Alexis Pauline Gumbs, a “queer, black feminist love evangelist and a marine mammal apprentice,” has created an exuberant book—impossible to categorize. Undrowned is everything—a dramatic account of marine mammals’ struggles, a meditation, a call for action, a manifesto, a workbook with activities. Referencing the middle passage as a Black feminist, Gumbs considers the enmeshment of breathing, drowning, and undrowning, looking to “marine mammal kindred” as “teachers, mentors, guides.” I was deeply moved by how this book passionately voices love for whales, dolphins, and seals. But this love isn’t sentimental—it is active. The chapters call readers to do things, such as “listen,” asking how can we “listen across species, across extinction, across harm?” I marvel at Gumbs’ fierce, unabashed love for marine mammals. Gumbs inspires me to take more risks for others.

By Alexis Pauline Gumbs,

Why should I read it?

2 authors picked Undrowned as one of their favorite books, and they share why you should read it.

What is this book about?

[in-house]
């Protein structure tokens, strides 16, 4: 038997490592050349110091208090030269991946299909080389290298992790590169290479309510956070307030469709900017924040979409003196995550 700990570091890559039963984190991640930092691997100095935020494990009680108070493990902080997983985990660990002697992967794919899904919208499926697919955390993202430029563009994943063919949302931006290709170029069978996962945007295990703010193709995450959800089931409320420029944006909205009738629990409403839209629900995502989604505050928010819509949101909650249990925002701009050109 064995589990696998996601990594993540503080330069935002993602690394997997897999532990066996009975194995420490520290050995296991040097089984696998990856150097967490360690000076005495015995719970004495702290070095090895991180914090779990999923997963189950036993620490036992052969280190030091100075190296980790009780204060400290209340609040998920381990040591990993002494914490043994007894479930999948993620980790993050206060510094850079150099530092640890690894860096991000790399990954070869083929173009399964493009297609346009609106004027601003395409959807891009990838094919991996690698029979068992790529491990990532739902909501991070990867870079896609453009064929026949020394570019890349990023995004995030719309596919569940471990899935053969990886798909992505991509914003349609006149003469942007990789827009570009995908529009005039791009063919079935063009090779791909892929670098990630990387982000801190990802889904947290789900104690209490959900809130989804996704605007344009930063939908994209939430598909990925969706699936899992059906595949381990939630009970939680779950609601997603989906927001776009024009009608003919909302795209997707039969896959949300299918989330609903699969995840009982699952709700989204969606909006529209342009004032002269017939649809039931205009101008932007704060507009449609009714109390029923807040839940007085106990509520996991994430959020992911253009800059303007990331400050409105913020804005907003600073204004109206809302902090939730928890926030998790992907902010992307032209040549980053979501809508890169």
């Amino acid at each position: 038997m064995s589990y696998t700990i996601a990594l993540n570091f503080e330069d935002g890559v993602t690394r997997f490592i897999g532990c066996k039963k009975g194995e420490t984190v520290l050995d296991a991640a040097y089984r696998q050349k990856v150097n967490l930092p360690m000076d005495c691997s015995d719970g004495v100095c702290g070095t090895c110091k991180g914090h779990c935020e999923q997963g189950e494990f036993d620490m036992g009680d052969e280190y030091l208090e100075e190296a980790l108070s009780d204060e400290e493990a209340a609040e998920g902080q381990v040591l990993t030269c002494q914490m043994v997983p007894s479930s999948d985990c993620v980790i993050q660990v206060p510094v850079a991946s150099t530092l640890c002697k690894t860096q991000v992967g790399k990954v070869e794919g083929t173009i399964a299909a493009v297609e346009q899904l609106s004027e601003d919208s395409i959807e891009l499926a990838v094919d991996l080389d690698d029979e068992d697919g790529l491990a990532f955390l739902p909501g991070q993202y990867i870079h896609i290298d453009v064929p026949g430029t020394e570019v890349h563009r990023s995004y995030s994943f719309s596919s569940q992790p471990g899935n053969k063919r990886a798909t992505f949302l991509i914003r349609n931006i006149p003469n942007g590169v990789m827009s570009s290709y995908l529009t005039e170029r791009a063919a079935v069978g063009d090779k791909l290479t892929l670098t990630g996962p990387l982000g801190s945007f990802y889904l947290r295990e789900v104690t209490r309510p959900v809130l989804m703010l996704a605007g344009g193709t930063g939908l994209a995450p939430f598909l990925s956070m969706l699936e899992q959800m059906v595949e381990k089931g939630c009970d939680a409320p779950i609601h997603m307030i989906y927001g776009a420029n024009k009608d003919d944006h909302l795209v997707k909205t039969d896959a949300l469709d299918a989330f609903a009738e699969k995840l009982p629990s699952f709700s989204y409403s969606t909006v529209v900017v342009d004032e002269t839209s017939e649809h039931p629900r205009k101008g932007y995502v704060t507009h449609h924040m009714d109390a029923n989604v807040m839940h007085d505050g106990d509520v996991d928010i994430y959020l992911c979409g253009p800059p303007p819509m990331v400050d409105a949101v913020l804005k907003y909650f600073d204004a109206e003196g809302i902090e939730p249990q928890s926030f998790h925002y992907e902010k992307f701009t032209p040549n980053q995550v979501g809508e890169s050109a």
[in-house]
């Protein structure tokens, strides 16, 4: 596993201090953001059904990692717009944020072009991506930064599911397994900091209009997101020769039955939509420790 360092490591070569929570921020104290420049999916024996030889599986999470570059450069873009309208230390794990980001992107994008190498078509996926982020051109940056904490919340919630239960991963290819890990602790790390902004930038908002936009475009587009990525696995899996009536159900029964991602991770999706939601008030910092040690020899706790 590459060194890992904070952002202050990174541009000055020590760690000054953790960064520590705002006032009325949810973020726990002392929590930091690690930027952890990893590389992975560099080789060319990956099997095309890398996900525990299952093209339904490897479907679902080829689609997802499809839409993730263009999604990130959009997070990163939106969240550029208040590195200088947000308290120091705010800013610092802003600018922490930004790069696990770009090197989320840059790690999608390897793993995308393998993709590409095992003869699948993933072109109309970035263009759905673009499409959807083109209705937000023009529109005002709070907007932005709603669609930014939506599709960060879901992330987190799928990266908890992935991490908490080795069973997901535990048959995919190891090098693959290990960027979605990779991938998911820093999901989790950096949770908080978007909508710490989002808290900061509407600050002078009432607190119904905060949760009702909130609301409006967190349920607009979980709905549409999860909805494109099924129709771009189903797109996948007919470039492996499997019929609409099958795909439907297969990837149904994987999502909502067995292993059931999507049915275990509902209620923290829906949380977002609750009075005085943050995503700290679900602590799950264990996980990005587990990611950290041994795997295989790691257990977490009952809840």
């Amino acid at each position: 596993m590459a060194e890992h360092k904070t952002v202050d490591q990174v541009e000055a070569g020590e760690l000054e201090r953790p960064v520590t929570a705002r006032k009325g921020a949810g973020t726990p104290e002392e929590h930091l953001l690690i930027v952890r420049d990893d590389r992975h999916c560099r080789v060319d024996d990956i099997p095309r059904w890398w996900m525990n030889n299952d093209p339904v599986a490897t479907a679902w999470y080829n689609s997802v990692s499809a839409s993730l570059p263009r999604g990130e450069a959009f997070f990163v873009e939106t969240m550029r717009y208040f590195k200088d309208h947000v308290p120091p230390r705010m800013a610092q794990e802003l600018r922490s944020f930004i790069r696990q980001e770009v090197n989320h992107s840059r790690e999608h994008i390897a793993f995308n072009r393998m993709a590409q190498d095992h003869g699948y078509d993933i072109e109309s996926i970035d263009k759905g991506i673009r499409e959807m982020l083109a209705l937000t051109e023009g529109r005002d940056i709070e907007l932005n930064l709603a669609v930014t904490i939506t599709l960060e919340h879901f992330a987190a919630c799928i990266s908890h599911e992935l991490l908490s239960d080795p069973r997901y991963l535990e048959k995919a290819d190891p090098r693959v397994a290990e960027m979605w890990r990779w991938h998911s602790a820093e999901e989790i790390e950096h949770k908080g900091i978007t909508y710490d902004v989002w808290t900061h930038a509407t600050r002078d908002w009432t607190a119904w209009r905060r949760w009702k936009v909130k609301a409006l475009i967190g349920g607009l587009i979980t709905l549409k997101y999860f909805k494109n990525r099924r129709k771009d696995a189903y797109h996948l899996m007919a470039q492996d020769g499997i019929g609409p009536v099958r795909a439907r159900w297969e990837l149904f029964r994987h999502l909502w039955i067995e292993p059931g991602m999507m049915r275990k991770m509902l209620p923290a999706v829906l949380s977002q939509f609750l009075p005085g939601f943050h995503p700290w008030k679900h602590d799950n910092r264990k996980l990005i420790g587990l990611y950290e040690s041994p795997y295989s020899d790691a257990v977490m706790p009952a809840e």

Undrowned is a book-length meditation for social movements and our whole species based on the subversive and transformative guidance of marine mammals. Our aquatic cousins are queer, fierce, protective of each other, complex, shaped by conflict, and struggling to survive the extractive and militarized conditions our species has imposed on the ocean. Gumbs employs a brilliant mix of poetic sensibility and naturalist observation to show what they might teach us, producing not a specific agenda but an unfolding space for wondering and questioning. From the relationship between the endangered North Atlantic Right Whale and Gumbs’s Shinnecock and enslaved ancestors to…


Book cover of Trace: Memory, History, Race, and the American Landscape

Adam M. Sowards Author Of An Open Pit Visible from the Moon: The Wilderness Act and the Fight to Protect Miners Ridge and the Public Interest

From my list on helping you get deep in the wilderness.

Why am I passionate about this?

When I first started reading about wilderness, I accepted it as an obvious thing—a place without people. That lasted a short time before I realized the enormous historical complexity of such places. Rather than places without people, without history, without politics, “wilderness” became a laboratory of American society. I tried to capture that vibrancy in my book An Open Pit Visible from the Moon where I showed all the claims various people made on one wilderness area in the North Cascades. I'm a writer, historian, and former college professor who now calls the Skagit Valley of Washington home. As much as I enjoy studying wilderness, I prefer walking through it and noticing what it teaches.

Adam's book list on helping you get deep in the wilderness

Adam M. Sowards Why did Adam love this book?